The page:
The Centers for Disease Control and Federal Drug Administration recommended a pause in the use of the Johnson & Johnson Janssen COVID-19 vaccine Tuesday out of an abundance of caution, due to a very small number of blood clots that may or may not be connected to the vaccine. No such cases have occurred in the U.S. Virgin Islands, according to the V.I. Department of Health.
The other two conditionally approved vaccines: Moderna and Pfizer, do not show a similar, very rare, statistical anomaly and will continue to be available. According to the statement, of the 6.8 million Janssen COVID-19 vaccine doses administered in the United States to date, six cases of a type of blood clot called “cerebral venous sinus thrombosis” were seen in combination with low levels of blood platelets. That is fewer than one in a million and it is not at all clear if there is any causal connection to the vaccine.
For comparison, the Johns Hopkins Medicine website says this type of clot occurs in about five out of every million people every year, which would mean around 35 people would be expected to have such a stroke every year out of the 6.8 million who got that particular vaccine. But these six occurred after the vaccine was administered, so while it may be a statistical fluke, the CDC and FDA are taking a cautious approach.
The CDC will convene a meeting of the Advisory Committee on Immunization Practices on Wednesday, April 14, to further review these cases and assess their potential significance. FDA will review that analysis as it also investigates these cases.
The Virgin Islands Department of Health reports it has taken immediate action to notify Janssen providers to mark inventory, continue to store the vaccines as previously instructed, and to continue to monitor and document storage unit temperatures.
To date, around 481 individuals have been vaccinated with the Janssen vaccine in the Virgin Islands, according to the Health Department. The department used a phased approach to vaccine distribution and administered the vaccine to mostly elderly individuals who are homebound. There have been no reported cases of adverse effects among the population that received the vaccine in the territory. All six cases in the United States occurred among women between the ages of 18 and 48, and symptoms occurred 6 to 13 days after vaccination. None of the individuals who received the Janssen vaccine in the territory are in the known risk group.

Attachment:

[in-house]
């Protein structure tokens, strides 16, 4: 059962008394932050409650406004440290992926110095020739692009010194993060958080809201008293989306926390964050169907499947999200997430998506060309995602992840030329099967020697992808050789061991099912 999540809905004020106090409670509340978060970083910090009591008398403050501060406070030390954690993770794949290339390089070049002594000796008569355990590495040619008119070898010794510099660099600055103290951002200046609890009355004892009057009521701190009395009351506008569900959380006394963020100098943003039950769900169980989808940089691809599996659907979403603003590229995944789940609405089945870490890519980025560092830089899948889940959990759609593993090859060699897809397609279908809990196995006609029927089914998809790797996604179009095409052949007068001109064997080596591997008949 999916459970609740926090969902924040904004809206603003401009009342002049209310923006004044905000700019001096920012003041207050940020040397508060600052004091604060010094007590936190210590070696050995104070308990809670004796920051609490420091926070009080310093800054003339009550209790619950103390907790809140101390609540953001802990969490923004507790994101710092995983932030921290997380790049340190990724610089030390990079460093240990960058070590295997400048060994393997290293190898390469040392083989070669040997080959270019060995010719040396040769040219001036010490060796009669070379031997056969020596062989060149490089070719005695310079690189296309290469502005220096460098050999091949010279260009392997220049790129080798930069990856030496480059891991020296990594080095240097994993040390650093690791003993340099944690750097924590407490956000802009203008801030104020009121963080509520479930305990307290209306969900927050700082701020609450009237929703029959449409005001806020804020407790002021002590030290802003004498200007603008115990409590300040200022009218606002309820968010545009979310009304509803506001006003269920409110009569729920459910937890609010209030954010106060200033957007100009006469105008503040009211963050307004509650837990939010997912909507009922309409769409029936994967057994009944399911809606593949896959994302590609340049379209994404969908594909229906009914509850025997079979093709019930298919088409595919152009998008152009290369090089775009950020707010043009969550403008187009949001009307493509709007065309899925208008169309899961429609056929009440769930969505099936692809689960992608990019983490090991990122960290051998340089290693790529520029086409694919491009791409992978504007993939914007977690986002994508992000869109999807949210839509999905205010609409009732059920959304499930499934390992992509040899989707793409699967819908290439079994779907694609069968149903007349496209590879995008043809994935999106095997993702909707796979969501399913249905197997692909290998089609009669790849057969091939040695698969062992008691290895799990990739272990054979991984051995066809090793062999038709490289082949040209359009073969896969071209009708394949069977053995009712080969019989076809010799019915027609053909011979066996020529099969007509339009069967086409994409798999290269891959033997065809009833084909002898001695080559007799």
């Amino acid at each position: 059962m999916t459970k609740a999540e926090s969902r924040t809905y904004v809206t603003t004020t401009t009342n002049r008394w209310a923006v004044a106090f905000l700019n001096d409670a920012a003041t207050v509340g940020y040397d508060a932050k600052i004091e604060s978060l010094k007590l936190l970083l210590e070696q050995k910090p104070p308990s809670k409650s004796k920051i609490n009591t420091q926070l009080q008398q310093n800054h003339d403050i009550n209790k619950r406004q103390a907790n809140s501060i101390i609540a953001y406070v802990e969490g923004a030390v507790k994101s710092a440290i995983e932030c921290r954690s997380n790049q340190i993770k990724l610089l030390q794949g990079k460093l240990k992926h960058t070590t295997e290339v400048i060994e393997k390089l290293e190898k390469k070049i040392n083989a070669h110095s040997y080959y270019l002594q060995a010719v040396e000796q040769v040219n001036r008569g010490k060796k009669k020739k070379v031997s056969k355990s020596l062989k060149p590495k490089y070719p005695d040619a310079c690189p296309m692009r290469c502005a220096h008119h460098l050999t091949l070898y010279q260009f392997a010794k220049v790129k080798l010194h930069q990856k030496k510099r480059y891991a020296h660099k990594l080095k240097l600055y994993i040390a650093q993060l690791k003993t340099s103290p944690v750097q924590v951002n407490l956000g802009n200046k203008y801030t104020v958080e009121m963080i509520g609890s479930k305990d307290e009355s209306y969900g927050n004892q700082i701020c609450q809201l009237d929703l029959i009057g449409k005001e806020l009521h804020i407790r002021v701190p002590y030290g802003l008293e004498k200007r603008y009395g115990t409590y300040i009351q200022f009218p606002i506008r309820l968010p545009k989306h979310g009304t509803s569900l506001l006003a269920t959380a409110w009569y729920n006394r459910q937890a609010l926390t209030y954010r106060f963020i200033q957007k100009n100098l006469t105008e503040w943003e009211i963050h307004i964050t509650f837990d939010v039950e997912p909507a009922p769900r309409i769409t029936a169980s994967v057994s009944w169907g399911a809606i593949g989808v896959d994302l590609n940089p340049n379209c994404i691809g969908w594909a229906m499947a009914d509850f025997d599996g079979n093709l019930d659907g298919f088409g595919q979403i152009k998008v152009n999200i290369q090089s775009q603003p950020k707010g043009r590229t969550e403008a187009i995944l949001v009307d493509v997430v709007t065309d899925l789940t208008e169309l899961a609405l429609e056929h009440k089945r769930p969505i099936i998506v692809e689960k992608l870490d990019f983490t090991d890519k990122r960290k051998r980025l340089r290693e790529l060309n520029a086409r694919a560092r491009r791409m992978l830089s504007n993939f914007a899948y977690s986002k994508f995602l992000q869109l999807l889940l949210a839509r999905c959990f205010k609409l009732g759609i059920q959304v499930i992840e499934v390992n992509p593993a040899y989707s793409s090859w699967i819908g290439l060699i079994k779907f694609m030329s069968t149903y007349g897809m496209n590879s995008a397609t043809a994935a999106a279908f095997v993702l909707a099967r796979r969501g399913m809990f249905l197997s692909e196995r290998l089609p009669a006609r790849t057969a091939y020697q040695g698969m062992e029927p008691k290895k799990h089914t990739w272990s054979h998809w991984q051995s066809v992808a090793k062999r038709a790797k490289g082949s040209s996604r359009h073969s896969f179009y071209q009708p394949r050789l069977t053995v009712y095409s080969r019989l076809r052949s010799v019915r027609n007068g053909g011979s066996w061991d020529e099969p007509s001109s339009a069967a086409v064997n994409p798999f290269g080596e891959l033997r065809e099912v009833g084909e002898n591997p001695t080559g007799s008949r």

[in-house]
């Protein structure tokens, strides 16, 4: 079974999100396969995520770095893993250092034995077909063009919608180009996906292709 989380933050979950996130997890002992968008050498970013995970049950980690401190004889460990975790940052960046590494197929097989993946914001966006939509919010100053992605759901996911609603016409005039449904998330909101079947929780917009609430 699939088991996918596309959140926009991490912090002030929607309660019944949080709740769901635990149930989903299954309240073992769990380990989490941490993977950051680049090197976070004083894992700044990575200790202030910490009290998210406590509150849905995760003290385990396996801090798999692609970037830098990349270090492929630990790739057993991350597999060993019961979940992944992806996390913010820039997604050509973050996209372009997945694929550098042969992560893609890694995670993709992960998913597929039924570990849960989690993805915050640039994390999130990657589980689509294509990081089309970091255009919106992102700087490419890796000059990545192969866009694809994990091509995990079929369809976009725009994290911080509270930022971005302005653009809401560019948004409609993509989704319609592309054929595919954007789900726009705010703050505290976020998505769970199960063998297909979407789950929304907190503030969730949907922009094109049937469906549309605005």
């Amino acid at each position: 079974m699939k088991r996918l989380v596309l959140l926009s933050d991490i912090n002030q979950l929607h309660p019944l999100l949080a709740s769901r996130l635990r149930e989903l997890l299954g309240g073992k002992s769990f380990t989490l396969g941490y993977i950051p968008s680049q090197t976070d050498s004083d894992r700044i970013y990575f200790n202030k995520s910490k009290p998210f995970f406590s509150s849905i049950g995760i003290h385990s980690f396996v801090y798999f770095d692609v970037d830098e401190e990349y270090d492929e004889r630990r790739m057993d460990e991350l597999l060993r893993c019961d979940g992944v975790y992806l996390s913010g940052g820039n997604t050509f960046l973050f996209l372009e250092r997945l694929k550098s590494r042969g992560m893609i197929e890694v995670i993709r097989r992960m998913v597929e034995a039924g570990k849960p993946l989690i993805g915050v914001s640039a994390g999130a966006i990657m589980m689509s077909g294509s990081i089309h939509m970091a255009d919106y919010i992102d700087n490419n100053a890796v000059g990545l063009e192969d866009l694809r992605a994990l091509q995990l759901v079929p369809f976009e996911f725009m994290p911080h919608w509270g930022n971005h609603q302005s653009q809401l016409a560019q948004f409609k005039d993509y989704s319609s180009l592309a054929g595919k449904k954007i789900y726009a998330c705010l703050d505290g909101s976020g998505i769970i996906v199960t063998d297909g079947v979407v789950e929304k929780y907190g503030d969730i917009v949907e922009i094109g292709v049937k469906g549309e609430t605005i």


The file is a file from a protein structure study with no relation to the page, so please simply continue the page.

It appears that these adverse events are extremely rare. CDC and FDA have reassured the public that COVID-19 vaccine safety is a top priority for the federal government, and that they take all reports of health problems following COVID-19 vaccination very seriously.
The local health department encourages everyone who receives either the Pfizer, Moderna, or Janssen vaccine to monitor their symptoms after vaccination and report those symptoms using the V-safe app. V-safe is a smartphone-based tool that uses text messaging and web surveys to provide personalized health check-ins after you receive a COVID-19 vaccine. Visit
vsafe.cdc.gov/. This app lets you report any side effects you may experience. If you or your loved one have taken the Janssen vaccine and develop severe headache, abdominal pain, leg pain, or shortness of breath within three weeks after vaccination, you should contact your health care provider. Health care providers are asked to report adverse events to the Vaccine Adverse Event Reporting System at https://vaers.hhs.gov/reportevent.html.
Department of Health staff are following up with individuals who have received the Janssen vaccine and are closely monitoring the situation nationally and locally. Though its mobile strike team has paused its efforts to deliver the Janssen vaccines to residents, its community vaccination centers are still operational. To schedule an appointment for the Pfizer or Moderna COVID-19 vaccine, visit covid19usvi.com/vaccines and choose from any vaccinating provider in the territory or click on the book appointment link to schedule an appointment for the community vaccination centers. You can also schedule an appointment for the community vaccination centers by calling (340) 777-8227.